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Copy of The winner of Struga Bridges award, Gerardo Massuccio struggling with his identity as a poet



DIVA: My journey through Your poetry, was “long and winding”, curious, and I consistently came to the following impression: The silence in your verses, rings off in a way a beloved guest leaves, and you sit in their absence: the glass on the table, the cushion on the floor… all of these are filling in the emptiness but resonates the silence even louder. The language - even though I read your poetry in four languages, always pedantic, clean, uncomplicated, but communicates complexity to the degree of existentialism. But it’s still an everyday language, that is atmospheric. The very last thing I read from the Fin Qui Visse Un Uomo.. was “Ma i poeti migliori hanno scelto il silenzio” . Do you live in silence, where is it if you do, is it a place, and is it synonymous with emptiness? And do the Poet and the Publisher ever meet or it’s the same man with two different hats?

GM: I write in my absence. And absence is the home of silence. I exist, of course. As a man, as an editor. But

as a poet – if I am indeed a poet – I feel posthumous in relation to my verses. I contemplate myself and

my life from a dimension that is obviously not death yet, but a limbo. When I write, I need to strip myself

of time, this heavy garment that alters my features, that alters the features of every man. Beyond time,

silence is absolute and is the only language. To give word to silence, through poetry, is the highest

expression of the absurd. And life, for me, is nothing but absurd. The immediacy of language is meant to

compensate for the complexity of these contradictions.

DIVA: You are the editor - in - chief of Utopia. The merit for publishing, in choosing the titles, is not in the potential of the numbers of the books being sold, but you’ve raised the bet, and cast Utopia in the role of the tastemakers: Utopia is the publisher of books that simply have to be recommended. So where does the needle point, of a young publishing house that has taken upon itself to dictate European culture, more specifically literature? Is it more on the side of fulfilling and invigorating, or frustrating and taxing? Or maybe all of the above?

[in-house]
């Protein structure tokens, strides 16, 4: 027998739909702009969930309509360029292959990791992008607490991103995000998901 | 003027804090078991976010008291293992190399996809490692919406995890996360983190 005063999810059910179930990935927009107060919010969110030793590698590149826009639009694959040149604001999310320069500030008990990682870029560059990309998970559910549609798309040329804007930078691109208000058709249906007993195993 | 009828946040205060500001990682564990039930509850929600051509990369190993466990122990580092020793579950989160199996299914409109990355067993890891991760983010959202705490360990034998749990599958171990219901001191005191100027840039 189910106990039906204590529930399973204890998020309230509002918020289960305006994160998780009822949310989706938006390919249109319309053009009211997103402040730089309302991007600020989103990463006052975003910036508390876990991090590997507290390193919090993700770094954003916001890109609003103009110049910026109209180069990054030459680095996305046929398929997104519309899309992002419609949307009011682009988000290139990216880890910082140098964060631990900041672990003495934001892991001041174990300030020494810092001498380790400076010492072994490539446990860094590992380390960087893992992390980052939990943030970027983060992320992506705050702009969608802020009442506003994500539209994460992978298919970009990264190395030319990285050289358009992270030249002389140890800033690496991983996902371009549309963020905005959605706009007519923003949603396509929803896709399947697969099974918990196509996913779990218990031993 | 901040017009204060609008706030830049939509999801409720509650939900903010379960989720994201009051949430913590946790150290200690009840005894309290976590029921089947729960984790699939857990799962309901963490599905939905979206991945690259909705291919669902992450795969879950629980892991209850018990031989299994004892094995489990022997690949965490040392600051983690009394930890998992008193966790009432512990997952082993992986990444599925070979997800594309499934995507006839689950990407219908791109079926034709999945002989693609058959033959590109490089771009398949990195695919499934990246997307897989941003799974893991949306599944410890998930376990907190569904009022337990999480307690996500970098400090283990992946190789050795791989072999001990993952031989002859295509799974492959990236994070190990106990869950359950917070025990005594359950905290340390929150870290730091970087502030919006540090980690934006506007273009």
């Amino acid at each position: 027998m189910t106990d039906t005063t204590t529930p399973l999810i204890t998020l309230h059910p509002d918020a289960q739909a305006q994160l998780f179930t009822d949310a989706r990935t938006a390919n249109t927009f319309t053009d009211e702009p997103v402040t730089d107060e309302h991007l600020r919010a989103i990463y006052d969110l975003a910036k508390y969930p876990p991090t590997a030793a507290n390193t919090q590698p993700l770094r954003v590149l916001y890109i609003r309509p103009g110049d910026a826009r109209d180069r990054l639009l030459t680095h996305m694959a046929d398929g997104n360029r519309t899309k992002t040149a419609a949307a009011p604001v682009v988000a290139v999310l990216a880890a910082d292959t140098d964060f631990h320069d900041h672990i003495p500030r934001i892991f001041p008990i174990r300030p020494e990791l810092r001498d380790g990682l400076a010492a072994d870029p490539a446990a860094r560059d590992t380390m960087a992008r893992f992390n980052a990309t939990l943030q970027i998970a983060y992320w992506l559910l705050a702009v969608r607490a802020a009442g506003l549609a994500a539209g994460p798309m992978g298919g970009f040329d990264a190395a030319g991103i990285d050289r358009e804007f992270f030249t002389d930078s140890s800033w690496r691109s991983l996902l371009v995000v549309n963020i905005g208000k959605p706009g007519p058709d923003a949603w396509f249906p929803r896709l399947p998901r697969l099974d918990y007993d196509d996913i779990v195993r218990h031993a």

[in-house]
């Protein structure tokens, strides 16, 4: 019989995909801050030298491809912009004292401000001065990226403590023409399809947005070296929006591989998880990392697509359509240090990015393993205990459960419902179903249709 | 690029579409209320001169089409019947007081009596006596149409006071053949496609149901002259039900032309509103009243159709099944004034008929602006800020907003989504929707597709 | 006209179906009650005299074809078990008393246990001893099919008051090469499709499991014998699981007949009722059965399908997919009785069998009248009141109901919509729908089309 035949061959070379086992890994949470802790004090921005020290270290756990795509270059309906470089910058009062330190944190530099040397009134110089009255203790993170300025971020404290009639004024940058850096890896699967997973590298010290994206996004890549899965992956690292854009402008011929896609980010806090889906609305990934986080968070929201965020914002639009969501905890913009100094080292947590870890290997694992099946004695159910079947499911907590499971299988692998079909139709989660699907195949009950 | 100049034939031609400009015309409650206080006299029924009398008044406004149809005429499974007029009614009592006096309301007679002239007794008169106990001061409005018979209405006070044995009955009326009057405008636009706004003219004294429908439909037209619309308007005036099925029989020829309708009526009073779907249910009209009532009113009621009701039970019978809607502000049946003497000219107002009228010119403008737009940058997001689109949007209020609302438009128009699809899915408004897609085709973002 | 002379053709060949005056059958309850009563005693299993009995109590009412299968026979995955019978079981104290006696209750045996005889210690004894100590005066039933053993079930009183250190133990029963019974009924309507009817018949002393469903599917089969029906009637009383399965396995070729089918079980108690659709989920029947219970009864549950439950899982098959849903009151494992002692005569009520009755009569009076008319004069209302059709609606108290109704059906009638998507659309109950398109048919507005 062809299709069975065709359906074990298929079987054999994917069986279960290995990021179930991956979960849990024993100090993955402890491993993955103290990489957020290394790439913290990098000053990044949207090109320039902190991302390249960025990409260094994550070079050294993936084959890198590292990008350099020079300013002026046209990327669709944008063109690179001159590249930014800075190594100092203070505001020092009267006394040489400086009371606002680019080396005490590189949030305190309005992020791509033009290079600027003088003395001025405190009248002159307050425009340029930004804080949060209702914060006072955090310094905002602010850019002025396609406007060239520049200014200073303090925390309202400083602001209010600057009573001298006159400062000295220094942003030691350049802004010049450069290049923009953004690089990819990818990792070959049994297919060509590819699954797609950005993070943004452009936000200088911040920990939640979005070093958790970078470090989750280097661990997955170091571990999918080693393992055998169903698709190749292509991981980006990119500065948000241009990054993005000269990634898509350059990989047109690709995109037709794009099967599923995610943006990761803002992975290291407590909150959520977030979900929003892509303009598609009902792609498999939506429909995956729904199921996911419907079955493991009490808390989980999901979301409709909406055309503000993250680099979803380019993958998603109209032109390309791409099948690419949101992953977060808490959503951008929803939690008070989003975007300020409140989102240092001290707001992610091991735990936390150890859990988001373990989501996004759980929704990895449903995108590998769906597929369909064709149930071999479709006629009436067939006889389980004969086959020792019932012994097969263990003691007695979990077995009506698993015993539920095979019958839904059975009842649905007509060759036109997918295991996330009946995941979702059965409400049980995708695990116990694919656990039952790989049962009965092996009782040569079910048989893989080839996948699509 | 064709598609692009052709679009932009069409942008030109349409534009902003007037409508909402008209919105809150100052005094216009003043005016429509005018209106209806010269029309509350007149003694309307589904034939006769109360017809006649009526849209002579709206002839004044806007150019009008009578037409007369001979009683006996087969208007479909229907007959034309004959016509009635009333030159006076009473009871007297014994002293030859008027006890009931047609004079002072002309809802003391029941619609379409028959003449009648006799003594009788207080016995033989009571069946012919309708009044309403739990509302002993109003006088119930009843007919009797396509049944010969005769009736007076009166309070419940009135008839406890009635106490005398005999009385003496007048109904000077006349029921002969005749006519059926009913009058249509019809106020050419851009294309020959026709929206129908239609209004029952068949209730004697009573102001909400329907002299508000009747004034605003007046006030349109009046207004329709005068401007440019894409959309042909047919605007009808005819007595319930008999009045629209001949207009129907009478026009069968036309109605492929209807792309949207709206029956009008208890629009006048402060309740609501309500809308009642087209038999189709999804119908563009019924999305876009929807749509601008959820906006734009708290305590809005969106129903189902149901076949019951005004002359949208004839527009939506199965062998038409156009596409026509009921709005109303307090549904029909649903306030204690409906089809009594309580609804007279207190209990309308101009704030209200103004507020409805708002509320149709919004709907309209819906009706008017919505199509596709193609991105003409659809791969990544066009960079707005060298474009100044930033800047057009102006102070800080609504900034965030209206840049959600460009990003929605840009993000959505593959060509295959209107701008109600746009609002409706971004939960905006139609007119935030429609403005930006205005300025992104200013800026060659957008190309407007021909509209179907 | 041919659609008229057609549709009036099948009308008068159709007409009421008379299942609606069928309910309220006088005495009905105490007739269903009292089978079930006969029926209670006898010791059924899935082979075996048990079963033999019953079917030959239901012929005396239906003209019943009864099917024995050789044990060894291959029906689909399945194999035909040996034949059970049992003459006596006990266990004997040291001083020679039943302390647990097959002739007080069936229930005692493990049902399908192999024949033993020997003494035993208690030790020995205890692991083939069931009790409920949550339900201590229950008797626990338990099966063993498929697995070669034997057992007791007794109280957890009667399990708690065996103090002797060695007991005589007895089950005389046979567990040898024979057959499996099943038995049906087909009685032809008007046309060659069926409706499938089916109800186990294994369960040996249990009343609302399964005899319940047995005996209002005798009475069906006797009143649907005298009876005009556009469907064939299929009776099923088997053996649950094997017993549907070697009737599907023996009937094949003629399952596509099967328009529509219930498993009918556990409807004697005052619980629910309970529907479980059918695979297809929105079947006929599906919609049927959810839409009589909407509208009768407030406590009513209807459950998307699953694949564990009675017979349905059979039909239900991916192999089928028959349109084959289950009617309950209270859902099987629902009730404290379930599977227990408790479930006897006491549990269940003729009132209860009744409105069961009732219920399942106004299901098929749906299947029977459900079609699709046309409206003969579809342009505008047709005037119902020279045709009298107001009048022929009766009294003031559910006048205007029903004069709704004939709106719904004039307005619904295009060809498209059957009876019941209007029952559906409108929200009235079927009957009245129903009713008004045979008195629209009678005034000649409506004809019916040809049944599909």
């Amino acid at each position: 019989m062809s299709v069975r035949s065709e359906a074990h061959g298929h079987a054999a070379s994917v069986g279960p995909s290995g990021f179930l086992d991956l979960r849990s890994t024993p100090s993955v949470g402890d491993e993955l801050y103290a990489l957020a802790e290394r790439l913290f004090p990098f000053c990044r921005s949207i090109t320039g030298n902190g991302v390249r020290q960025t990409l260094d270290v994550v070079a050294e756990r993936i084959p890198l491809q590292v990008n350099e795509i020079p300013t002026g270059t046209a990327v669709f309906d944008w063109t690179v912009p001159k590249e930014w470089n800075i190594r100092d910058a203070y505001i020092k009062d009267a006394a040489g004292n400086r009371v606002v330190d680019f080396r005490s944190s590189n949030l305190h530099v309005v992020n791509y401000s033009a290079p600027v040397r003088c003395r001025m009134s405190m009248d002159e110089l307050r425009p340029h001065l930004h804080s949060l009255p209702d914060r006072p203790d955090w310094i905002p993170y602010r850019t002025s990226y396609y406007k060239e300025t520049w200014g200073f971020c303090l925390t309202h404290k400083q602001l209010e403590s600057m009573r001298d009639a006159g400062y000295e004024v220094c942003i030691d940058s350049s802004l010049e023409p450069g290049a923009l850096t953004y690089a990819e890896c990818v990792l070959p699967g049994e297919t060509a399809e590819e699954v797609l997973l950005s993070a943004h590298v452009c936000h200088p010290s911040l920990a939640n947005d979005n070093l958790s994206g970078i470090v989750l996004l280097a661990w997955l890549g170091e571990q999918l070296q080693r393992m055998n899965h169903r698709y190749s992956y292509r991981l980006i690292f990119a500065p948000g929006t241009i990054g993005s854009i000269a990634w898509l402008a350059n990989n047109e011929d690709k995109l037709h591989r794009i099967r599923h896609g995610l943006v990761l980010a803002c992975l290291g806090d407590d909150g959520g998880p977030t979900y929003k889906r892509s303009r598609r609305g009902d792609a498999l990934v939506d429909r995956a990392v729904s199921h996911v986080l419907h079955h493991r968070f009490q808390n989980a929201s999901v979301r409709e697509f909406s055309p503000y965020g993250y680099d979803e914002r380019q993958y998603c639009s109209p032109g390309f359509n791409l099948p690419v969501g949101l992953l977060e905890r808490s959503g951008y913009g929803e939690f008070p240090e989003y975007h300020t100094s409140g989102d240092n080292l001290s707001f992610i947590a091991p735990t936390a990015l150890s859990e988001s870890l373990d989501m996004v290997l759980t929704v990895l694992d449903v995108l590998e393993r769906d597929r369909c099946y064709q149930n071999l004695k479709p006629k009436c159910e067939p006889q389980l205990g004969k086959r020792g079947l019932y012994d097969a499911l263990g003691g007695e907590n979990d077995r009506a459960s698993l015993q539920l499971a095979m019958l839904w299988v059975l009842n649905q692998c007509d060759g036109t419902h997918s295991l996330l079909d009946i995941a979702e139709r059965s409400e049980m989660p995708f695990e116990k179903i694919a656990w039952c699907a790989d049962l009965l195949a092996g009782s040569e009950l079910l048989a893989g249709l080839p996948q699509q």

GM: I am merely a reader who edits other people's books. When I find myself reading a book that seems able –

and it is very rare – to overcome the challenge of time and space, two chains to which man is bound, I try

to publish it. Literature does not grow old. Or it is not literature. Literature does not lose power at the

borders. Or it is not literature. When a novel that is a hundred years old continues to speak to me, for me

it deserves to be republished. When a book arrives in Italy from the other side of the world, but continues

to speak to me, for me it deserves to be translated. The rest lasts a season. Of enormous success, perhaps.

But who cares? A good editor, in my opinion, must not be dazzled by the moment. Literature is always.

Or it is not literature. Then, when there are thousands of readers who rely on the choices of a publishing

house, as in the case of Utopia, everything is more exciting. The real judgment on my work as an editor,

however, will be made by readers who are not born yet. It is for them that I work.


DIVA: You have mentioned in a previous interview, that the condition on which you choose books to publish is - the possibility to escape the time and place, or cultures: If two centuries from now, someone on the other side of the world could connect and read the book - you have said - then you would consider it a good candidate for publishing it (In Utopia). What criteria, on the other hand, do you set for yourself, in your work, your process as a poet: do you have a question, a condition that “allows” you to release your work into the world?


No writer, in my opinion, is able to evaluate his own work with lucidity, even if he is an editor. The writer

of the text does not just read what he has written, like other readers. He knows the intentions and

ambitions of the text, and continues to read, in the written text, what he has not written, what is in his

head. The only help comes from time. Many months or even years later, a writer can read his own verses

through the eyes of another person. Therefore, if I have no suspicion about the talent of those who write

too much, I have many about that of those who publish too much. A good poet allows himself time to

become his own editor.

Fin qui visse un uomo risked not being published. I would have liked to get rid of it. It was a friend, poet

herself, who knew the verses, who prevented me from doing so and, with the complicity of my partner,

Laura, who coordinated with the publisher.

DIVA: It’s striking and something you probably hear a lot: your youth in contrast to the timeless quality of the classic (and in the case of Grazia Deledda: discover), and expose them to new generations, and fresh sets of eyes. Even though, on Instagram, when announcing the Struga poetry festival, you humbly remark that the string of names that end in - Yours is baffling to You. But creatively and professionally you seem to be in a position of a man, an artist, a poet that is well into their mid-life stage, and this hypothetical man, barely remembers the youth you inhabit. Do you think this position can be dangerous, creatively, and disorienting? Or besides the “pinch me” moments you barely pay it any mind?


As a reader or an editor, I have a deep complicity with authors, classical or living, whom I have never met

in person. As Montale writes, «è possibile, lo sai, amare un'ombra, ombre noi stessi». This is an attempt to

escape from the prison of time, too. Here, free, I feel I am the same age as Virgil, Petrarch and Ungaretti. I

suggest, however, reading them. I am not sure I am a poet.

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